Global vaccination targets are ‘off-track’
The progress made to achieve the 2015 global vaccination target is still off-track with one in five children still missing out on routine life-saving immunisations that could avert 1.5 million deaths every year from preventable diseases, a World Health Organization (WHO) report says.
In a bid to set things right, WHO has called for renewed efforts to get immunisation back on track in view of the World Immunization Week 2015 (24–30 April).
“World Immunization Week creates a focused global platform to reinvigorate our collective efforts to ensure vaccination for every child, whoever they are and wherever they live,” Flavia Bustreo, WHO assistant director-general, family, women’s and children’s Health, said.
In 2013, nearly 22 million infants missed out on the required three doses of diphtheria-tetanus-
pertussis (DTP3) immunisation coverage. Many of these infants were from poor countries. According to Hayatee Hasan, technical officer (immunisation), vaccines and biological at WHO, close to 70 per cent of these children live in 10 countries. The countries are— Democratic Republic of the Congo,
Ethiopia, India, Indonesia, Kenya, Mexico, Nigeria, Pakistan, Vietnam and South Africa.
The reasons for low immunisation co verage rates are lack of access to health services, insufficient number of health care workers to deliver vaccinations, inadequate supply of vaccines, insecurity caused by civil strife and conflict and insufficient financial resources for programme to manage the increasing complexity of immunisation programmes, Hasan told Down To Earth.
The health organisation is calling for an end to unnecessary disability and deaths caused by vaccination failures.
“It is critical that the global community now makes a collective and cohesive effort to put progress towards our targets back on track,” Bustreo added.
In 2012, all 194 WHO member states endorsed the Global Vaccine Action Plan (GVAP) at the World Health Assembly. This was a commitment to ensure that no infant misses out on the vital immunisation dose.
However, a recent independent assessment report on the GVAP progress has sent the alarm bells ringing. It warns that vaccines are not being delivered equitably or reliably and that only one out of the six key vaccination targets set for 2015 is currently on track–the introduction of under-utilised vaccines.
According to Hasan, under-utilised vaccines refer to those such as Haemophilus Influenzaetype b (Hib), pneumococcal, rotavirus, human papillomavirus (HPV), rubella and Inactivated Polio Vaccine (IPV).
Many countries have experienced large measles outbreaks in the past year, thus threatening efforts to achieve the GVAP target of eliminating measles in three WHO regions by the end of 2015.
These three regions are the eastern Mediterranean, Europe and the western Pacific. Of these, the eastern Mediterranean and European regions are markedly off-track, Hasan added.
According to an assessment report, GVAP has two aims. The first is to deliver vaccination to all. The second plan is to unleash vaccines’ vast future potential. With these two great ambitions, GVAP aims to make 2011-2020 the ‘Decade of Vaccines’.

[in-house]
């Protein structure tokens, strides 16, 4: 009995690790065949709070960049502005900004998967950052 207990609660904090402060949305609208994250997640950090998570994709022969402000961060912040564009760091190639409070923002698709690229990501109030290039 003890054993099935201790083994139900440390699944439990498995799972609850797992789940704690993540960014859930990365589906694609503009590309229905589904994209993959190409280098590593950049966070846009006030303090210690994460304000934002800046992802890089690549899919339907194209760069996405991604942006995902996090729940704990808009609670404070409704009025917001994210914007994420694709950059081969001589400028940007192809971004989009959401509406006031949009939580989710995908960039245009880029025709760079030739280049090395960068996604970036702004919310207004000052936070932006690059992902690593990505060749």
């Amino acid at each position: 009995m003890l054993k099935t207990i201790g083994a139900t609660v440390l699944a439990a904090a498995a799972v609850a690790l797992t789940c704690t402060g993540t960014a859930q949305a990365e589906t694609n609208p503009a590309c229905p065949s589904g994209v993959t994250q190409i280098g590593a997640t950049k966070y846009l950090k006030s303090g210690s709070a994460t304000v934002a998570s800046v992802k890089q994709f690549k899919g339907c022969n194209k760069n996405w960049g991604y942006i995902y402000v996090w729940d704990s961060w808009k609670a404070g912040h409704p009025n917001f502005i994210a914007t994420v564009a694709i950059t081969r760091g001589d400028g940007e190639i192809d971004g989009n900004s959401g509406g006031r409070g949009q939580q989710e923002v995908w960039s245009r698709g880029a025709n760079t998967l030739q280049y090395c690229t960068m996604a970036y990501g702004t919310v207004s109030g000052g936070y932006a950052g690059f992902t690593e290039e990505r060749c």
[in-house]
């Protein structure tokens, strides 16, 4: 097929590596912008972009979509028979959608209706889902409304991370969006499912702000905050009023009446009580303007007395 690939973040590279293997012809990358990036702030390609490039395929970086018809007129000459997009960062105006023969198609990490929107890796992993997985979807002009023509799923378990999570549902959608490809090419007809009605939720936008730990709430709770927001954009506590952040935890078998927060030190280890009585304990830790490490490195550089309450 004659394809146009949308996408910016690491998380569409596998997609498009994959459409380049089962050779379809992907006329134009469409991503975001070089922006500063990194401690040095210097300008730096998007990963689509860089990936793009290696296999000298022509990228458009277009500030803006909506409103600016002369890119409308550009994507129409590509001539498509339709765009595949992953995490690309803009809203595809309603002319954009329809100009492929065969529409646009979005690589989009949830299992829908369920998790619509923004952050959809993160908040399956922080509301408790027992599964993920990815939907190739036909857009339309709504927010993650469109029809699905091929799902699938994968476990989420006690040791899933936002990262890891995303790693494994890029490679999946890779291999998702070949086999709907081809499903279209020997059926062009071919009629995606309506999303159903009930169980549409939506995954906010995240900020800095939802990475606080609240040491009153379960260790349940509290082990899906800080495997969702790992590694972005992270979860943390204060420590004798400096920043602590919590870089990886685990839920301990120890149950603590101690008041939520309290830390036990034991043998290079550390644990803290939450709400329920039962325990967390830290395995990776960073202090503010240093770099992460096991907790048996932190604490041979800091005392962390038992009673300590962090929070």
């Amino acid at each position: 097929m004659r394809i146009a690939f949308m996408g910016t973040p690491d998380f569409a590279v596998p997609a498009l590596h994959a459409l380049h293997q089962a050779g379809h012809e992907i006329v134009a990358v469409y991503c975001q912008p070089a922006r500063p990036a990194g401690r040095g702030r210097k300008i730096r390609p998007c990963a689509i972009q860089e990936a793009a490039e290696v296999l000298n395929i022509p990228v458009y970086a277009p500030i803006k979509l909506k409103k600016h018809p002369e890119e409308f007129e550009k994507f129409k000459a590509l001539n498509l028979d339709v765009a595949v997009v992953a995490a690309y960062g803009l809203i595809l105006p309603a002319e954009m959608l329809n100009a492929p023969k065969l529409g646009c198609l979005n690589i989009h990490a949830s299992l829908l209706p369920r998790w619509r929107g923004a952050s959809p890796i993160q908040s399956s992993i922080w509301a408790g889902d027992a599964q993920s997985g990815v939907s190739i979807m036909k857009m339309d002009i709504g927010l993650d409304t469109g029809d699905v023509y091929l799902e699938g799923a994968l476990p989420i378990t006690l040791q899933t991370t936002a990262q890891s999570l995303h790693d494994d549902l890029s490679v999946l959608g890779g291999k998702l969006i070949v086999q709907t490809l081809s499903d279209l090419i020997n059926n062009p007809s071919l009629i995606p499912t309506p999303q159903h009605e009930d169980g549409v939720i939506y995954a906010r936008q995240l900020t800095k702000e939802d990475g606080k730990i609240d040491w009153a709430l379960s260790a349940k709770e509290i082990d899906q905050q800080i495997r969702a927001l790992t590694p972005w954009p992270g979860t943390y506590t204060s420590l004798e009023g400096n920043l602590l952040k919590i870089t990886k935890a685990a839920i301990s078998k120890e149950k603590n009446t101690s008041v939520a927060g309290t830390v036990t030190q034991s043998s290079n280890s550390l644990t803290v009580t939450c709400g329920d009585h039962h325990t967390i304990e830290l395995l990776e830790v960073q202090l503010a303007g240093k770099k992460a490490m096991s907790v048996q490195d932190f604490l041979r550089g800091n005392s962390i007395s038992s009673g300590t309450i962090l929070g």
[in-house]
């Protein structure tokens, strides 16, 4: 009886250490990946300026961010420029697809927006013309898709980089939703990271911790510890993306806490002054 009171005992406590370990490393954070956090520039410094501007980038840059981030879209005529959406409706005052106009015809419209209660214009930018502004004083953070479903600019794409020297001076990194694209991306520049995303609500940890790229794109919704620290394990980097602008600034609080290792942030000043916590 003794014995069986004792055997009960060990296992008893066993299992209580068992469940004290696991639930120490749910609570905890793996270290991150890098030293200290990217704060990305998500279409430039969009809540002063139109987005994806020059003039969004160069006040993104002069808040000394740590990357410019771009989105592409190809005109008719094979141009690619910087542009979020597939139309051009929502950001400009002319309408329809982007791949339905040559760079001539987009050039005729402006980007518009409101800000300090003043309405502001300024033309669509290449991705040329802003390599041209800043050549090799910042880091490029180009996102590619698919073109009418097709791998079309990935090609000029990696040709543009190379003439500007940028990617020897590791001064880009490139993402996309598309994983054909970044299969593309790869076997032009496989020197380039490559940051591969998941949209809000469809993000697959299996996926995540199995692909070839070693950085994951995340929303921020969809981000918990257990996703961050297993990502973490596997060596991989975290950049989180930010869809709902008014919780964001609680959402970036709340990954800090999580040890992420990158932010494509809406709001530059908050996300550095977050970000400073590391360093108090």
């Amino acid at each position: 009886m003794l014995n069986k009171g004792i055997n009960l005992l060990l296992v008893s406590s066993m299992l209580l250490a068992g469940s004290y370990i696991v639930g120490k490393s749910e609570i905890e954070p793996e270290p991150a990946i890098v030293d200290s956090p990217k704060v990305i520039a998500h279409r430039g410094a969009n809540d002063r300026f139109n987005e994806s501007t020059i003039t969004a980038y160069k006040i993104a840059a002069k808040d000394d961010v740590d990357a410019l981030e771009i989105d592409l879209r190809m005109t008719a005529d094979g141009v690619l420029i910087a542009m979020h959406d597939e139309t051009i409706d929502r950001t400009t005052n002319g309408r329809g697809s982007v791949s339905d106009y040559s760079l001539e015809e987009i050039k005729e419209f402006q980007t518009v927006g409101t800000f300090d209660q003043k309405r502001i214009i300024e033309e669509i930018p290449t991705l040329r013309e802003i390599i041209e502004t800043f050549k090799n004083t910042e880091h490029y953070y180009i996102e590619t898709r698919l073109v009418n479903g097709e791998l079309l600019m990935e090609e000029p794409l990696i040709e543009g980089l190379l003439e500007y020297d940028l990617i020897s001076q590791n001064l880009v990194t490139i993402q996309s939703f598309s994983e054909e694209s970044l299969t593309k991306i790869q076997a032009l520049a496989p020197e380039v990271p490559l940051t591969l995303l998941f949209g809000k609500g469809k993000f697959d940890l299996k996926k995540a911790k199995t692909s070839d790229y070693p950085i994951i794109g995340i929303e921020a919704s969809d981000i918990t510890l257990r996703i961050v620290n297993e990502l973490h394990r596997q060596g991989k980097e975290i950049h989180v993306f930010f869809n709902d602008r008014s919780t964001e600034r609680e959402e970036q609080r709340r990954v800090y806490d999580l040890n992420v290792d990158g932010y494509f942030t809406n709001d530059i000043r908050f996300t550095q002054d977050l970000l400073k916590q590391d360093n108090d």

Though targets relate to different types of vaccines and diseases, a common thread runs throughout. This is the failure to extend vaccination services to those who cannot currently access them and the inability to strengthen the healthcare system so that all doses of vaccine are reliably provided.
A global collaborative drive for immunisation started in the mid-1970s with the establishment of the Expanded Programme on Immunization. It achieved dramatic results in many countries, raising vaccination levels from as low as 5 per cent to more than 80 per cent by 2013.
Importance of immunisation
According to WHO estimates, immunisation prevents between two and three million deaths annually and protects many more people from illness and disability. In 2014, WHO declared two Public Health Emergencies of International Concern–the Ebola crisis in West Africa and the international spread of polio virus. Both are communicable diseases. Polio is vaccine-preventable and Ebola may soon become so.
Although the progress has somewhat stalled in recent years, early success stories demonstrate the potential of vaccines, which are now being increasingly extended to adolescents and adults as well to provide protection against influenza, meningitis and cervical and liver cancers.
WHO committed to vaccination
Jean-Marie Okwo-Belé, director of immunisation, vaccines and biologicals at WHO, said the organisation would work to increase its support to all countries that were still lagging behind in meeting their targets. In May this year, WHO will bring together high-level representatives of 34 countries with routine vaccination (three doses of DTP3) coverage of less than 80 per cent to discuss the challenges faced by countries and to explore solutions on how to overcome them.
Although many countries are vaccinating four out of five children with DTP3, a full one-third of the countries are still struggling to reach the ‘fifth child’, meaning that millions of children are at risk of illness, disability or death.
“There is no one centralised approach that can ensure vaccines are delivered and administered to each child. Vaccination plans on the ground need to be adapted not just to countries, but to districts and communities,” Okwo-Belé added.
A truly concerted effort and much stronger accountability is required so that each one of the key players involved fulfills its mandate and helps close the immunisation gap, Okwo-Belé said. Earlier this year, donor countries and institutions pledged to meet the funding needs of Gavi, the Vaccine Alliance that brings together public and private sectors to create access to new and underused vaccines for children in poor countries. DOWN TO EARTH
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